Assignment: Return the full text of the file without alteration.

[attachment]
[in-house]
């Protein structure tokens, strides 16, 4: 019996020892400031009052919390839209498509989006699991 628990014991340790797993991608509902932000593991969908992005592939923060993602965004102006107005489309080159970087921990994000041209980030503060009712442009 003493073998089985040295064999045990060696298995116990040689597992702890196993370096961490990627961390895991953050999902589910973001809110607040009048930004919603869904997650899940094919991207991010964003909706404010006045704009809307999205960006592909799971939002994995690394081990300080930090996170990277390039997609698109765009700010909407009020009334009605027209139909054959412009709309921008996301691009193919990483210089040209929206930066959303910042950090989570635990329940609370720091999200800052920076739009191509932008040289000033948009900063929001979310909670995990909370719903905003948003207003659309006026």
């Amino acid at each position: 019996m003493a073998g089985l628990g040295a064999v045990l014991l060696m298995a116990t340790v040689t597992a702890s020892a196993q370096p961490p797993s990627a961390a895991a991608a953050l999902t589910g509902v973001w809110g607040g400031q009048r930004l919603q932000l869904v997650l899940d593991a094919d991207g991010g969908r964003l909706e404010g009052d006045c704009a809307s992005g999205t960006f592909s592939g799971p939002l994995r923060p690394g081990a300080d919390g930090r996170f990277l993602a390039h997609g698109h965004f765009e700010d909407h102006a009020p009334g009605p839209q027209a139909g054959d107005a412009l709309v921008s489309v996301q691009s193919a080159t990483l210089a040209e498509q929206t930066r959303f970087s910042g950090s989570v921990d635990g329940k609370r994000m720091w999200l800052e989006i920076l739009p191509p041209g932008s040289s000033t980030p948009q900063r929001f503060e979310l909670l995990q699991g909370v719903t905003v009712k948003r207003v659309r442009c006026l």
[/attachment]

[in-house]
């Protein structure tokens, strides 16, 4: 019996020892400031009052919390839209498509989006699991 628990014991340790797993991608509902932000593991969908992005592939923060993602965004102006107005489309080159970087921990994000041209980030503060009712442009 003493073998089985040295064999045990060696298995116990040689597992702890196993370096961490990627961390895991953050999902589910973001809110607040009048930004919603869904997650899940094919991207991010964003909706404010006045704009809307999205960006592909799971939002994995690394081990300080930090996170990277390039997609698109765009700010909407009020009334009605027209139909054959412009709309921008996301691009193919990483210089040209929206930066959303910042950090989570635990329940609370720091999200800052920076739009191509932008040289000033948009900063929001979310909670995990909370719903905003948003207003659309006026």
């Amino acid at each position: 019996m003493a073998g089985l628990g040295a064999v045990l014991l060696m298995a116990t340790v040689t597992a702890s020892a196993q370096p961490p797993s990627a961390a895991a991608a953050l999902t589910g509902v973001w809110g607040g400031q009048r930004l919603q932000l869904v997650l899940d593991a094919d991207g991010g969908r964003l909706e404010g009052d006045c704009a809307s992005g999205t960006f592909s592939g799971p939002l994995r923060p690394g081990a300080d919390g930090r996170f990277l993602a390039h997609g698109h965004f765009e700010d909407h102006a009020p009334g009605p839209q027209a139909g054959d107005a412009l709309v921008s489309v996301q691009s193919a080159t990483l210089a040209e498509q929206t930066r959303f970087s910042g950090s989570v921990d635990g329940k609370r994000m720091w999200l800052e989006i920076l739009p191509p041209g932008s040289s000033t980030p948009q900063r929001f503060e979310l909670l995990q699991g909370v719903t905003v009712k948003r207003v659309r442009c006026l």